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Author Topic: Dumb question, air filters+rain  (Read 1173 times)

Offline TheCoffeeGuy

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Re: Dumb question, air filters+rain
« Reply #10 on: Apr 16, 2018, 19:40:31 »
Use a front fender and dont ride in the rain.
www.thecoffeeguy.ca Not your ordinary Blog site.

1968 Harley Aermacchi ML 125 Rapido, restored
1972 Honda Cl 450 engine rebuild, a day rider soon, now sold
1980 Suzuki GS850GL Street Brat  My other day bike
2000 Harley 1200 Sport S My day bike
1982 Honda CB650 Chopper light

Offline datadavid

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Re: Dumb question, air filters+rain
« Reply #11 on: Apr 17, 2018, 02:42:59 »
Thanks for the replies, I mean that I see millions of modified bikes with this kind of filters and no fenders. I don't intend to ride when it's raining but specially in Finland where i come from, you never know when it's raining or snowing, so, for those occasions I am looking for a solution. This rain sock will definitely be an addition to my riding gear, also for myself if I can find a bag that's big enough.
What comes to fenders, I have a small fender to the front end but I guess that's just small enough just to improve(?) the looks.. For the rear I think a plate can be added to the frame behind the air filters. The decent airbox is one good option, but it has to be self made as I haven't found an aftermarket solution for that. It's not a problem but timewise this summer will go with this setup.. Do you know if there are some aftermarket boxes?
Guess what? Those millions of bikes dont work in the rain!

Offline TheCoffeeGuy

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Re: Dumb question, air filters+rain
« Reply #12 on: Apr 18, 2018, 14:47:23 »
The fender is not for the rain or the looks.  All these older bikes need the cross member that the fender attaches to to stabilize the forks which twist and torque under pressure and the stress of driving.  Its strictly a safety thing.   

You see many pictures of bikes on various sites.  They are not all drivers.  As in they do not all have a license to ride on the road.  Many are just show girls which never actually go out for the day.  Many do not have legal lights or other attributes.  For example many do not have a chain guard, This in itself is illegal in many jurisdictions from a safety perspective.
www.thecoffeeguy.ca Not your ordinary Blog site.

1968 Harley Aermacchi ML 125 Rapido, restored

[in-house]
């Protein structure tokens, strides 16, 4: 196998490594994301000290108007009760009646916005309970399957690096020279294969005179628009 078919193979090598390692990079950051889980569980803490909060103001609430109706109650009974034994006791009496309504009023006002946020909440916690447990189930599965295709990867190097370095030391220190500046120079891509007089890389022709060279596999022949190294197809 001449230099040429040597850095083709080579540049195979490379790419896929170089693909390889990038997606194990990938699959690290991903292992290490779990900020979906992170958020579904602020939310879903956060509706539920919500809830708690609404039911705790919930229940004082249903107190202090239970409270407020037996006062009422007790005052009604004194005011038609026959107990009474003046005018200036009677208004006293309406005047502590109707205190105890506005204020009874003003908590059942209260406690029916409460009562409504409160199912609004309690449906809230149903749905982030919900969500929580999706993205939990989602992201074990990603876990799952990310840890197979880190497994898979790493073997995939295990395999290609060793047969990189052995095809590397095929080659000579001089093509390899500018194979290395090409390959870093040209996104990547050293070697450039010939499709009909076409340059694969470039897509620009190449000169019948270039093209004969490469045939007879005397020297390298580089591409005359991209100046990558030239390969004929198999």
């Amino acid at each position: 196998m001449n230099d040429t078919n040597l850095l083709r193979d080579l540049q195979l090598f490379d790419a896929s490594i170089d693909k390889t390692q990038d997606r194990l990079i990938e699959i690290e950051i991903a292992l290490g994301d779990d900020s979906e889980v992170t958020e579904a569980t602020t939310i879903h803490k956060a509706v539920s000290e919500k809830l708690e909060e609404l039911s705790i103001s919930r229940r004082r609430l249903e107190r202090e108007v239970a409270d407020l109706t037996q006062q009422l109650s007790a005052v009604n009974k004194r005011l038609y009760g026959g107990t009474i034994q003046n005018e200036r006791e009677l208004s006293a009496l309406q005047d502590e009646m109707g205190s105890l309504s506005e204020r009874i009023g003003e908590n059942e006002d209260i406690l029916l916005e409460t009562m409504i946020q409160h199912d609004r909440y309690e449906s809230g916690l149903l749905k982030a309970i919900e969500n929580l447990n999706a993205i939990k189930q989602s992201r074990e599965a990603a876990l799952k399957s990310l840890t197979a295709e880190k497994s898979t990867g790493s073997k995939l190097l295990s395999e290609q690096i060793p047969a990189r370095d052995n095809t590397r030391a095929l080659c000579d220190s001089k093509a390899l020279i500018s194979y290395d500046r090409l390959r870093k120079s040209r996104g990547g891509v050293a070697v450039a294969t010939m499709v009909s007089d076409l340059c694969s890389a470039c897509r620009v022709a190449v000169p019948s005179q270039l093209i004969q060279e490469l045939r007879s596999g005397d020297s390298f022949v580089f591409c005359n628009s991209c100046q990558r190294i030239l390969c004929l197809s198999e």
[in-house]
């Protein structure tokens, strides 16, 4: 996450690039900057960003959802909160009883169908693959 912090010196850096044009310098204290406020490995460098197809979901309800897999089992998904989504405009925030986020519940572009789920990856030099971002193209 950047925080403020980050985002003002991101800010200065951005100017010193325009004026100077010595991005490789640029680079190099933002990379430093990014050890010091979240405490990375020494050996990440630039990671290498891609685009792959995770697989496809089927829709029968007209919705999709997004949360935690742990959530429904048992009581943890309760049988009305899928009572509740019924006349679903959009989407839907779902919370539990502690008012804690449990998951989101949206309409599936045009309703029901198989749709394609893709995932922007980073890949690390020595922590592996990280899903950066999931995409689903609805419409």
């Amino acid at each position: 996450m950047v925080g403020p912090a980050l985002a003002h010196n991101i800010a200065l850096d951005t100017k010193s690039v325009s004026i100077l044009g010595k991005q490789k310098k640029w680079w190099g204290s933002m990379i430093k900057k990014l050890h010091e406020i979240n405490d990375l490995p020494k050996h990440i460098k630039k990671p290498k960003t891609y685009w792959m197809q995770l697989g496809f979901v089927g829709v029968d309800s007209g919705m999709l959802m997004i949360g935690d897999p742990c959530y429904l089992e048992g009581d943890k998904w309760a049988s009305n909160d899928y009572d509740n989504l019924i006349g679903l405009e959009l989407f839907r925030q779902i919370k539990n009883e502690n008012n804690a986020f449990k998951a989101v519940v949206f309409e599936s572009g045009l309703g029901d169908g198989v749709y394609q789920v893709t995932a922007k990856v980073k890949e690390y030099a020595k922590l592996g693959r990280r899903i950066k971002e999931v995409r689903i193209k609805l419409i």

1972 Honda Cl 450 engine rebuild, a day rider soon, now sold
1980 Suzuki GS850GL Street Brat  My other day bike
2000 Harley 1200 Sport S My day bike
1982 Honda CB650 Chopper light

Offline Tim

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Re: Dumb question, air filters+rain
« Reply #13 on: Apr 18, 2018, 15:47:37 »
Yes - the front fender is important for locking the fork lowers together, so they move up and down at the same time.  Otherwise thereís tons of force applied at the axle, twisting, changed geometry etc.

The front fenders usually have a thick metal bracket that is the brace you need, at minimum.  Aftermarket fork braces are heavier, doing a better job.  I ran without a front fender but had a proper fork brace.

No rear inner fender either.  And I didnít ride in the rain (not often).
"Quality . . . you know what it is, yet you don't know what it is. But that's self-contradictory. But some things are better than others, that is, they have more quality. But when you try to say what the quality is, apart from the things that have it, it all goes poof! There's nothing to talk about. But if you can't say what Quality is, how do you know what it is, or how do you know that it even exists? If no one knows what it is, then for all practical purposes it doesn't exist at all. But for all practical purposes it really does exist."

Offline Alex jb

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Dumb question, air filters+rain
« Reply #14 on: Apr 18, 2018, 18:05:52 »
I had a non OEM fibreglass fender on my CD when I got it, noticeably wishywashy.
Made my own 6mm alloy plate fork brace/bracket, down sized the fender a bit and fitted it closer to the tyre.